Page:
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Cracks Start to Show in Iran's Economy as U.S. Touts Sanctions

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In this Feb. 7 file photo, Iranian President Mahmoud Ahmadinejad wears eye protection goggles as he visits an exhibition of Iran's laser science in Tehran. (AP)

The weekend arrest of an Iranian economist who criticized Iran's decision to reduce subsidies in the wake of international sanctions is the latest sign that cracks are starting to show in the Iranian economy.

Fariborz Raeis Dana was taken into custody after saying in an interview with BBC Persian last weekend that the subsidy cuts are a "hallucination" because they will not bring the cost reductions the government is seeking but will drive up unemployment and poverty while the government builds its weapons arsenal. 

Dana was reacting to the squeeze Iranian citizens are feeling after the government this month started to cut its longstanding food and fuel subsidies. The move has caused gas prices to skyrocket -- from 36 cents a gallon to $1.45 a gallon, according to Mehr news agency -- along with price hikes on everything from electricity to bread. 

With Iran's unemployment rate -- estimated at anywhere from 12 to 22 percent -- already straining the system, other economists suggest the subsidy cuts will lead to rapid inflation, above what is unofficially estimated to be 20 percent.

Iranian President Mahmoud Ahmadinejad last week was quoted saying the economic sanctions -- meant as punishment for the country's uranium enrichment efforts -- have "no impact on Iran's decision-making process" and that the country's "nuclear path is irreversible."

But U.S. officials are hoping otherwise ahead of six-party talks in Istanbul next month between Iran and the five permanent members of the United Nations Security Council and Germany.

"Iran is feeling the pressure of sanctions as never before," Stuart Levey, Treasury Department undersecretary for terrorism and financial intelligence, said in testimony Dec. 1 before the House Foreign Affairs Committee.

Iran may be losing up to $60 billion overall in "potential energy investments" as a result of the sanctions, William Burns, the State Department's undersecretary for political affairs, said at the same House hearing. Burns noted that the country has gone from importing 130,000 barrels a day of refined petroleum to 19,000 barrels a day as of October.  

The turmoil is exactly what the United States, United Nations and European Union intended when it announced penalties six months ago. In the U.S., congressionally mandated sanctions target the country's energy and banking sectors. The law allows the United States to penalize companies that knowingly make sizeable investments in the country's energy sector or supply it with refined petroleum, which it needs to import despite massive crude oil reserves.

But whether the trend could give the United States leverage in upcoming nuclear talks -- even as Iran tries to get around the penalties -- depends on how well the Islamic Republic is able to silence critics within and negotiate deals abroad in spite of the freeze that President Obama called "the toughest sanctions against Iran ever."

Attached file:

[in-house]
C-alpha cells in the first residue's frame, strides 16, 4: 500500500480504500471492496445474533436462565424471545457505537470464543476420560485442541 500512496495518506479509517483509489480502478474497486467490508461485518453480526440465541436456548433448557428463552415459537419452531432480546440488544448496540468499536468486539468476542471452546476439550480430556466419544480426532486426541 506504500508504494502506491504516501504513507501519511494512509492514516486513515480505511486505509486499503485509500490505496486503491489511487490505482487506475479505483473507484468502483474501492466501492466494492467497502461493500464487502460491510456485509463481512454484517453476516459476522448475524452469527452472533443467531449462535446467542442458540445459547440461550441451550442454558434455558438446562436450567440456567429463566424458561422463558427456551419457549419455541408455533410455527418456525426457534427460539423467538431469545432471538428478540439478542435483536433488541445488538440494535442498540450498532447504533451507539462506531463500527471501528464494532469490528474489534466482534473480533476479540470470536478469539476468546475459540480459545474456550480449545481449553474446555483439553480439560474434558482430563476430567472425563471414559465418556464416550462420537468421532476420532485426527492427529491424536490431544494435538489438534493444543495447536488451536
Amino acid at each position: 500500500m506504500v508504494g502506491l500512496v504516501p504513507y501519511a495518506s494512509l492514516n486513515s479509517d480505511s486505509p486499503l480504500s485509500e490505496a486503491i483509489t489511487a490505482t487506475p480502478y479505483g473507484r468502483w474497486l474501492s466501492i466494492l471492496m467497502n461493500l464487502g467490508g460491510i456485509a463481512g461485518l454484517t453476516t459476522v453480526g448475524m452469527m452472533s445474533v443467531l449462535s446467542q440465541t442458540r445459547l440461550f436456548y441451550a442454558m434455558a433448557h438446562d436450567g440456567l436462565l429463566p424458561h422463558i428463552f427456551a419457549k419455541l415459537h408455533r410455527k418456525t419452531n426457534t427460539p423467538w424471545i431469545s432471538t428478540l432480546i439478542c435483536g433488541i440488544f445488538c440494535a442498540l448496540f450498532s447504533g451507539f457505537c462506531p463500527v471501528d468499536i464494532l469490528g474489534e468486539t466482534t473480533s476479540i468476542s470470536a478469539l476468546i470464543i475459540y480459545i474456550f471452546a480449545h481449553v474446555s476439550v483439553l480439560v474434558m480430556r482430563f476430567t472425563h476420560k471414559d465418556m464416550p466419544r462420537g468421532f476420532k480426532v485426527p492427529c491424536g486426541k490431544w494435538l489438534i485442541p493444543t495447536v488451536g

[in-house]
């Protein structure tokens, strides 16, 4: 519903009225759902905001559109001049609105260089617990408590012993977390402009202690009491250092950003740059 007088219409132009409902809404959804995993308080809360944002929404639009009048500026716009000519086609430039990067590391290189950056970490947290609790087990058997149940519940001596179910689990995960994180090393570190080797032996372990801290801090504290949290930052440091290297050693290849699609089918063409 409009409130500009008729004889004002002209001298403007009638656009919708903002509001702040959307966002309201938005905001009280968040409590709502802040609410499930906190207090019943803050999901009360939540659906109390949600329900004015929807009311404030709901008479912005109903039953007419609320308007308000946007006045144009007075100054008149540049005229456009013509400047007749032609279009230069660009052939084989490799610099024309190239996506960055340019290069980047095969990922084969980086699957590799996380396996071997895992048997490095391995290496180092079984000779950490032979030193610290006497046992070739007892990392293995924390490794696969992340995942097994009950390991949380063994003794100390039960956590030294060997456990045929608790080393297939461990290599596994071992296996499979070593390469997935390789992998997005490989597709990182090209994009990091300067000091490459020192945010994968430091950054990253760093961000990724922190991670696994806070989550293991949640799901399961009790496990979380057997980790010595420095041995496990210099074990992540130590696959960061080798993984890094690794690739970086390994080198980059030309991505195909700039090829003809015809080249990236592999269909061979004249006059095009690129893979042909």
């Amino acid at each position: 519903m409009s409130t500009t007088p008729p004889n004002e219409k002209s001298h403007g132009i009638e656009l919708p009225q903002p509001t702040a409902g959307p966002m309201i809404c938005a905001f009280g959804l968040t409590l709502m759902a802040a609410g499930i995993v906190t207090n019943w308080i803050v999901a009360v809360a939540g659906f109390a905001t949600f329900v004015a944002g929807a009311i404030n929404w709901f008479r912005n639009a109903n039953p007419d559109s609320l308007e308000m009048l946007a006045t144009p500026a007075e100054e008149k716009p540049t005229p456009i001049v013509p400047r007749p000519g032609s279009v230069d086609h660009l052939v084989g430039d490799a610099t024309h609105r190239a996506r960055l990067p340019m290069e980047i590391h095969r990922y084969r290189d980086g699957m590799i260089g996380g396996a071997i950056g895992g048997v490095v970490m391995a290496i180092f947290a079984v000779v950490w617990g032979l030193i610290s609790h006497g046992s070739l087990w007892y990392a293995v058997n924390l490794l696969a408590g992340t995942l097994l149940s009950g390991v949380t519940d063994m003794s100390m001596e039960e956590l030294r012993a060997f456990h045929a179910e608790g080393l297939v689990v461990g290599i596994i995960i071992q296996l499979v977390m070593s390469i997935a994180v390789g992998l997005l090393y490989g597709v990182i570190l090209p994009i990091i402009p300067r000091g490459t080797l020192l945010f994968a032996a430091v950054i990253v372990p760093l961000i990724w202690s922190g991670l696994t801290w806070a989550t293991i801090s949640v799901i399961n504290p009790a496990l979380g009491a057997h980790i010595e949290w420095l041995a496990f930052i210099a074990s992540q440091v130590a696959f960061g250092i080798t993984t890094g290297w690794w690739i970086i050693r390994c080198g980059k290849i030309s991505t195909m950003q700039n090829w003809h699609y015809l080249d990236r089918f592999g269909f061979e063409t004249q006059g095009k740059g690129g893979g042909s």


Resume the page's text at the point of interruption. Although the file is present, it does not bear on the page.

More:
United Against Nuclear Iran President Mark Wallace, a former U.N. ambassador during the George W. Bush administration, said the impact of companies pulling out of Iran is significant. 

"You're seeing a lot of disarray in that economy now," he said. "I think that there is leverage" in the upcoming talks. 

But Tehran is reaching out to regional neighbors to relieve the international pressure elsewhere. Iran's Moj News Agency reported over the weekend on a string of developments, including a deal with Iraq for a joint industrial town on their shared border; another deal with Iraq allowing Iranian banks to open branches in Baghdad; a host of agreements with Lebanon; and a deal with Armenia for a 350-kilometer pipeline to boost Iran's oil exports. 

Iran also continues to employ "deceptive conduct to mask that activity and otherwise evade sanctions," Burns noted. He cited the examples of an Iranian weapons shipment recently seized in Nigeria, and Iran's alleged use of a state-owned bank to carry out transactions on behalf of a separate financial company under sanctions. 

The United States is trying to keep the pressure on, even as Iran finds an exhaust valve here and there. The Treasury Department last week announced new sanctions on banks linked to Iran's Islamic Revolutionary Guard Corps as well as the insurer for a major Iranian shipping company. Levey declared Dec. 1 that Iran is becoming isolated from the international financial world as a result of similar maneuvers.  

As the United States continues to talk tough in the run-up to the meetings next month, one concern for Western officials is the series of loopholes that could be undermining the program. 

The New York Times reported last week that the Treasury Department has approved close to 10,000 licenses worth billions for business deals with blacklisted countries, including Iran. 

Licenses reportedly were granted under an old law exempting agricultural and humanitarian aid, a category that can be interpreted broadly. The Obama administration has downplayed these exemptions. 

Wallace said many multinational companies do not want to be seen as "pariahs" on the world stage, and one area of wiggle room that could be "easily resolved" would be for Congress to pass a stronger law next year to prohibit companies doing business in the United States from doing business with Iran. 

"I think you're seeing sanctions having a real effect," he added. "Could they do more? Absolutely."